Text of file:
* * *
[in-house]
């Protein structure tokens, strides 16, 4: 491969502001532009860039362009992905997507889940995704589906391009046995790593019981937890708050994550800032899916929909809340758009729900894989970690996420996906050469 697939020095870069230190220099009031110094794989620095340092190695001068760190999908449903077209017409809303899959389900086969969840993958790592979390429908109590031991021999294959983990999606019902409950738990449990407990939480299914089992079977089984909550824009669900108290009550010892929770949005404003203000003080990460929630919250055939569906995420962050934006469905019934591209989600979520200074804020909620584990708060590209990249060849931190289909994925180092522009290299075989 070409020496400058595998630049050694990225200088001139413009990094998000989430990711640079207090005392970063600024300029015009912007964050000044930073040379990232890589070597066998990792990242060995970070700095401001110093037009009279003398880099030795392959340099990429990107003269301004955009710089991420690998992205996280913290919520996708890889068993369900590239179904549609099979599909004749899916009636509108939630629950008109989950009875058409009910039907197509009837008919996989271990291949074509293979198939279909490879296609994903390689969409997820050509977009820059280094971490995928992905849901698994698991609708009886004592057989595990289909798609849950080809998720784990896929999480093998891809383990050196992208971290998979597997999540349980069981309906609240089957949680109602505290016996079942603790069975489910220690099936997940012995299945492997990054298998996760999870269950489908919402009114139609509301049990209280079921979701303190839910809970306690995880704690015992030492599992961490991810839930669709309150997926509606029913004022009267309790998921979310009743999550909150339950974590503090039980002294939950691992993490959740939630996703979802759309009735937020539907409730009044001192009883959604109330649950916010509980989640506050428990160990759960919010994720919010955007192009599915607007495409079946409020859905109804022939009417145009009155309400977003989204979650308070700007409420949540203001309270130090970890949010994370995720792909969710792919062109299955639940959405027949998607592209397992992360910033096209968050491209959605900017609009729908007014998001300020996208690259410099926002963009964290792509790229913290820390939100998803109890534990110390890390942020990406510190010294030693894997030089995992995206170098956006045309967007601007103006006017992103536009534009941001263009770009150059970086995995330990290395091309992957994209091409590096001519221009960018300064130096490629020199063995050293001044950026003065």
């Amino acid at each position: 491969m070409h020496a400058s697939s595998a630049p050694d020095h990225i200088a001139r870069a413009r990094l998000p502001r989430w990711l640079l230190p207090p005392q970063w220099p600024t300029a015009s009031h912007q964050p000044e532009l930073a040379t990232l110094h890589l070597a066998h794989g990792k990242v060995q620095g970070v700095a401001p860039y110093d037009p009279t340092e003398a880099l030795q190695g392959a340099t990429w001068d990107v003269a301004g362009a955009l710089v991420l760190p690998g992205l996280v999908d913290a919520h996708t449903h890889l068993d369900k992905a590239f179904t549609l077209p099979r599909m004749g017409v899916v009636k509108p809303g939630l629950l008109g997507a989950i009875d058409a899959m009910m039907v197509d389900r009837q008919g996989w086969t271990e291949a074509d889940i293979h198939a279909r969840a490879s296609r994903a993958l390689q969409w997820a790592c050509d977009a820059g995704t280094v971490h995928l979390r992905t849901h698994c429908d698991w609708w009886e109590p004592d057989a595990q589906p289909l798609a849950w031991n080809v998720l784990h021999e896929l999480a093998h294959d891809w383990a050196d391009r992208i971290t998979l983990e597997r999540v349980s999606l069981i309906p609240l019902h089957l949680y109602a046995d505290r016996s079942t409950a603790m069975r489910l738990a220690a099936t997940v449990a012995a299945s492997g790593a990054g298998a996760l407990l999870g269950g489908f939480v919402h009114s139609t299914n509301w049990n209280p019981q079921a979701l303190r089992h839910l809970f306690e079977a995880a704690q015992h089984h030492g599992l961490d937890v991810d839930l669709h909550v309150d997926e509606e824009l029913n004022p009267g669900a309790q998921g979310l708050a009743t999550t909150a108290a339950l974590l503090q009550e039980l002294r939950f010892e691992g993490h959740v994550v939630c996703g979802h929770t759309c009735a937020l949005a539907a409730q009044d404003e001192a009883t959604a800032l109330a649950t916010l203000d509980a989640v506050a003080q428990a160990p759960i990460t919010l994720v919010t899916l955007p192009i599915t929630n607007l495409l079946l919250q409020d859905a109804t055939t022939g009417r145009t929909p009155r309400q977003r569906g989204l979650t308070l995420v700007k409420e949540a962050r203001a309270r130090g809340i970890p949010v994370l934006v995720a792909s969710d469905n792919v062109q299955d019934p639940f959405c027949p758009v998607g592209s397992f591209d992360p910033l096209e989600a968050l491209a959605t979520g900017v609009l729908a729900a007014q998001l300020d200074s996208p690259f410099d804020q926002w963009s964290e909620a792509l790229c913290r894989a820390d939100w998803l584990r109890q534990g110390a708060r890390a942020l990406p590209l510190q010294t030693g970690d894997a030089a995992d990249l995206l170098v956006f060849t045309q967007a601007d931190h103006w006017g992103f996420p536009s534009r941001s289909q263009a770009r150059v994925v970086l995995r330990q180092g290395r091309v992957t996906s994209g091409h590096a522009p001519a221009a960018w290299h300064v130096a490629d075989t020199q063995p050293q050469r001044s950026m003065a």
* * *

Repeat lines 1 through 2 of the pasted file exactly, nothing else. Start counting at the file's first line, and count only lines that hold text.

[in-house]
């Protein structure tokens, strides 16, 4: 491969502001532009860039362009992905997507889940995704589906391009046995790593019981937890708050994550800032899916929909809340758009729900894989970690996420996906050469 697939020095870069230190220099009031110094794989620095340092190695001068760190999908449903077209017409809303899959389900086969969840993958790592979390429908109590031991021999294959983990999606019902409950738990449990407990939480299914089992079977089984909550824009669900108290009550010892929770949005404003203000003080990460929630919250055939569906995420962050934006469905019934591209989600979520200074804020909620584990708060590209990249060849931190289909994925180092522009290299075989 070409020496400058595998630049050694990225200088001139413009990094998000989430990711640079207090005392970063600024300029015009912007964050000044930073040379990232890589070597066998990792990242060995970070700095401001110093037009009279003398880099030795392959340099990429990107003269301004955009710089991420690998992205996280913290919520996708890889068993369900590239179904549609099979599909004749899916009636509108939630629950008109989950009875058409009910039907197509009837008919996989271990291949074509293979198939279909490879296609994903390689969409997820050509977009820059280094971490995928992905849901698994698991609708009886004592057989595990289909798609849950080809998720784990896929999480093998891809383990050196992208971290998979597997999540349980069981309906609240089957949680109602505290016996079942603790069975489910220690099936997940012995299945492997990054298998996760999870269950489908919402009114139609509301049990209280079921979701303190839910809970306690995880704690015992030492599992961490991810839930669709309150997926509606029913004022009267309790998921979310009743999550909150339950974590503090039980002294939950691992993490959740939630996703979802759309009735937020539907409730009044001192009883959604109330649950916010509980989640506050428990160990759960919010994720919010955007192009599915607007495409079946409020859905109804022939009417145009009155309400977003989204979650308070700007409420949540203001309270130090970890949010994370995720792909969710792919062109299955639940959405027949998607592209397992992360910033096209968050491209959605900017609009729908007014998001300020996208690259410099926002963009964290792509790229913290820390939100998803109890534990110390890390942020990406510190010294030693894997030089995992995206170098956006045309967007601007103006006017992103536009534009941001263009770009150059970086995995330990290395091309992957994209091409590096001519221009960018300064130096490629020199063995050293001044950026003065």